Martin M. van Brauman
During the end of the 19th Century and the dawn of the 20th Century, Theodor Herzl held a deterministic view of anti-Semitism as an eternal occurrence:
Perhaps we could completely assimilate into the people surrounding us if they left us alone for at least two generations. But they won’t leave us alone . . . Only the pressure makes us emotionally cling to our origins, only the hatred of those around us makes us alien again. Whether we like it or not, we have always been and still remain an historic community sharing a clear affiliation. We are a people – the enemy forges us as a people against our own will – and thus it has always been in history. In times of distress, we band together and suddenly display our strength. And yes, we have the strength to build a state, even an exemplary state. We have all of the means – human and material – necessary to achieve this.
Herzl believed that anti-Semitism preserved the Jews and its disappearance could bring about the disappearance of Jews, who do not live in a sovereign Jewish community. During Herzl’s time, anti-Semitic activities in the world strengthen Zionist yearnings. Today, identification with Jewish suffering in the world raises the level of internal Jewish solidarity in Israel. For Herzl and others around him, the Zionist movement and vision was more a result of the Jewish failure to integrate in the world rather than the 2,000 year old dream of the ingathering of the exiles to the Land of Israel.
The late 19th and early 20th century Zionists thought that once Jews possessed a land of their own they would become a normal nation like all other nations and anti-Semitism would fade away. However, Balaam’s prophecy foretold of the Jewish people as an eternally abnormal nation. The world cannot tolerate an eternally abnormal nation. Former Prime Minister Golda Meir remarked when attending a United Nations session that “We have no family there . . . Israel is entirely alone there . . . But why should that be?” Is it because as Balaam, the prophet of Moab, foretold that “. . . it is a nation that will dwell in solitude and not be reckoned among the nations?” Numbers 23:9. Balaam was paid by King Balak of Moab to curse the Israelites, but Balaam could not curse those blessed by God. Numbers 24:9.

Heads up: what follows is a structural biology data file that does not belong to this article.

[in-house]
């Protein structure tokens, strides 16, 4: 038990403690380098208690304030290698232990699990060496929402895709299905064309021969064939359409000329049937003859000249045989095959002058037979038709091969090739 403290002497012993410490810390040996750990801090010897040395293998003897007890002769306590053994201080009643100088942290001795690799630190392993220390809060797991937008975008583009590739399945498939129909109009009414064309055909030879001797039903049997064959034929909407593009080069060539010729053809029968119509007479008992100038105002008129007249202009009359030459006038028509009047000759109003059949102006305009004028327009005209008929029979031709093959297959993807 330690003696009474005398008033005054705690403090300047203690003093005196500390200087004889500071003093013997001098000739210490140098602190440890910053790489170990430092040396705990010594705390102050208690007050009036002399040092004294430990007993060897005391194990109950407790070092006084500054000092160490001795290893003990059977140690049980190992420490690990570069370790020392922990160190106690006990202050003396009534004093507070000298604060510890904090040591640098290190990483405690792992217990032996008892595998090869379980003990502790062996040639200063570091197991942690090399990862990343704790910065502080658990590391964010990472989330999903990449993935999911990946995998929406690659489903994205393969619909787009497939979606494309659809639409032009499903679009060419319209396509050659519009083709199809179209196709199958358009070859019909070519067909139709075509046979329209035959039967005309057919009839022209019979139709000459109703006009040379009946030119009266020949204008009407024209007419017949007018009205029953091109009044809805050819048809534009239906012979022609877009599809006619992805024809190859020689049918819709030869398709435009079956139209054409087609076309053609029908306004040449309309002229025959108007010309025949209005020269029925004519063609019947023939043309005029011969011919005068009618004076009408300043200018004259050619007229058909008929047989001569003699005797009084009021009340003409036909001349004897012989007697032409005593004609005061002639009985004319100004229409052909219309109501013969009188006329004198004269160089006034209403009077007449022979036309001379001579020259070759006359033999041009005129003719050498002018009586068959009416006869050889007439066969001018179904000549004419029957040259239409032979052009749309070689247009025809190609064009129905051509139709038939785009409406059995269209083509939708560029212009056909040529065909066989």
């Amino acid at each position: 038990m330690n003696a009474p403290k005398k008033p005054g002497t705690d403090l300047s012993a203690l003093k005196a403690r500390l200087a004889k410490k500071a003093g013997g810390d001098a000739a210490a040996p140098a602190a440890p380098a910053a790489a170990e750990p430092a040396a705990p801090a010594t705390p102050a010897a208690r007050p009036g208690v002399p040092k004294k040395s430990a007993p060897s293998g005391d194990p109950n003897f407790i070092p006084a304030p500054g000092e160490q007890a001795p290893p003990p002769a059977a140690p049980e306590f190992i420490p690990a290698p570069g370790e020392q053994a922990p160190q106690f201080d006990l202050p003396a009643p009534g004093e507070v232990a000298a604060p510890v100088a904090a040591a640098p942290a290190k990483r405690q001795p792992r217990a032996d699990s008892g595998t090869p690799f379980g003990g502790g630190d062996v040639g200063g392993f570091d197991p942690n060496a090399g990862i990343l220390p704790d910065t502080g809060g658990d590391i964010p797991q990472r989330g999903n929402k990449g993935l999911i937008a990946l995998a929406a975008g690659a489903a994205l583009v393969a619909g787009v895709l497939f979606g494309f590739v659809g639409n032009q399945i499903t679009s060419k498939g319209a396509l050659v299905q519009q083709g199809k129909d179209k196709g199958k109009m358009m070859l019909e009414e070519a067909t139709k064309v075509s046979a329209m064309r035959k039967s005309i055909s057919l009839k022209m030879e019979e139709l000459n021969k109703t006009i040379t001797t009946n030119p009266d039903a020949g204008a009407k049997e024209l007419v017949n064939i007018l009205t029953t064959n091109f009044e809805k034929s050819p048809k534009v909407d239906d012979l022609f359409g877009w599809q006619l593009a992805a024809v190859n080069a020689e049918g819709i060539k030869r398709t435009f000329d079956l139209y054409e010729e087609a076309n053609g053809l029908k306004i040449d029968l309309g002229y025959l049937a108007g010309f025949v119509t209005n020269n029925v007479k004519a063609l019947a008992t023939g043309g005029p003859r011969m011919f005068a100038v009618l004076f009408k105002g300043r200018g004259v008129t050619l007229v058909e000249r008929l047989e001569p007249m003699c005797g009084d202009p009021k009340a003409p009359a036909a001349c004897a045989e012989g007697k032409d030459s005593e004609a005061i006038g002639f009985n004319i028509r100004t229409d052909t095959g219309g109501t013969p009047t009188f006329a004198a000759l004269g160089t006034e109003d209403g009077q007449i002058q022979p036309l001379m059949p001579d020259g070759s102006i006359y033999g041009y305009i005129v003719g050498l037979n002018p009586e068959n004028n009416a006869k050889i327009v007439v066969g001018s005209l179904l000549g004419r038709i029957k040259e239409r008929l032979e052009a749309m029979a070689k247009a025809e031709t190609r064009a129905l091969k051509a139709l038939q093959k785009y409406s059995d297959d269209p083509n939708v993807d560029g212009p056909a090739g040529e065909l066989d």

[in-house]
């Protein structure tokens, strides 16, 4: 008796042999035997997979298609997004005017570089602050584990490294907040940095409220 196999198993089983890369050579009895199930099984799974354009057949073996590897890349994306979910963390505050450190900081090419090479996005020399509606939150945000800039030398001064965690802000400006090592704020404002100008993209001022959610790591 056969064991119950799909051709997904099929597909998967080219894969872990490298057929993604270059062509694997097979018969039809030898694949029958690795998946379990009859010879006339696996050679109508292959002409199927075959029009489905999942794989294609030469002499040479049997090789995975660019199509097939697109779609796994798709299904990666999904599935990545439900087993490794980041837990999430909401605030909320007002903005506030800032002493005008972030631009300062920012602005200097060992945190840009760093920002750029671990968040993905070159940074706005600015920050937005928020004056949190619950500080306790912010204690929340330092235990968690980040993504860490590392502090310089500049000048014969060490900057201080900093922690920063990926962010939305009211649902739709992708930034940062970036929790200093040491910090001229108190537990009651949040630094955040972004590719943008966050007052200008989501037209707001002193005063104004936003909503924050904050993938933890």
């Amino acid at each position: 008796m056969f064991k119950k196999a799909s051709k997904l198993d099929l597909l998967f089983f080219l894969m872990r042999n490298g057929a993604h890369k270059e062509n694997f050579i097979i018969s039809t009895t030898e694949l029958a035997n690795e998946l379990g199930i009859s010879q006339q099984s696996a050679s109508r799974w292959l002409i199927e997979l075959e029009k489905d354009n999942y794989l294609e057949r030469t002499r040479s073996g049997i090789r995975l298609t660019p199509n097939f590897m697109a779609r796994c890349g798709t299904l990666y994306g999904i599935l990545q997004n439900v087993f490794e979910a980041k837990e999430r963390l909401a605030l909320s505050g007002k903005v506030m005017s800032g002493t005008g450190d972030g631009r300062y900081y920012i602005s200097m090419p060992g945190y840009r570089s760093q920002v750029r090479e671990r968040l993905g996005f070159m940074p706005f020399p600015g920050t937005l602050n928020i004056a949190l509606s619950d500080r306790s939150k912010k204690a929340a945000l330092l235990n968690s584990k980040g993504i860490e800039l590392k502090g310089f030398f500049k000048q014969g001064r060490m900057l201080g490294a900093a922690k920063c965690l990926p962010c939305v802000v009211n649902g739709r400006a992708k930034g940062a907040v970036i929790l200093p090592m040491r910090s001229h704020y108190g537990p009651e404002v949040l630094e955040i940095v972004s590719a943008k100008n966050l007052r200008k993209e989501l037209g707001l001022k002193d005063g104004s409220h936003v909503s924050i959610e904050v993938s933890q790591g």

Dr. Yaacov Herzog in A People That Dwells Alone wrote about this inseparable destiny of nation and faith in 1975:
The theory of classic Zionism was national normalization. What was wrong with the theory? It was the belief that the idea of a ‘people that dwells alone’ is an abnormal concept, when actually a ‘people that dwells alone’ is the natural concept of the Jewish people. That is why this one phrase still describes the totality of the extraordinary phenomenon of Israel’s revival. If one asks how the ingathering of the exiles, which no one could have imagined in his wildest dreams, came about, or how the State of Israel could endure such severe security challenges, or how it has built up such a flourishing economy, or how the unity of the Jewish people throughout the Diaspora has been preserved, one must come back to the primary idea that this is ‘a people that dwells alone.’ More than that, one must invoke this phrase not only to understand how the Jews have existed for so long; one must invoke it as a testimony to the Jewish right to exist at all in the land of their rebirth.
Herzog has called the State of Israel a paradox, in which all the normalities have been proven baseless. It is a nation that lives by faith, in which it lives in the present, but its rights go back to the past and everything is integrated and intertwined in a process of redemption that lies ahead into a new era of Jewish history, the ingathering of the exiles.
During the end of the 20th Century and the beginning of the 21st Century, the trend was that the world began accepting the Jews and moving away from anti-Semitism and the wide gate of assimilation was open. Essentially, those who remained Jews did so since they remained part of a Jewish community in the Diaspora or lived in Israel. Today, the cycle of anti-Semitism has returned to the radical levels of the 1930s in Hitler’s Europe and the world against the right of Israel to exist driven by Islamic radicalism. Islamic radicalism denies the Holocaust and the Jewish history in Israel and Jerusalem. The torch of anti-Semitism has been passed from Hitler’s Reich to the Islamic communities around the world.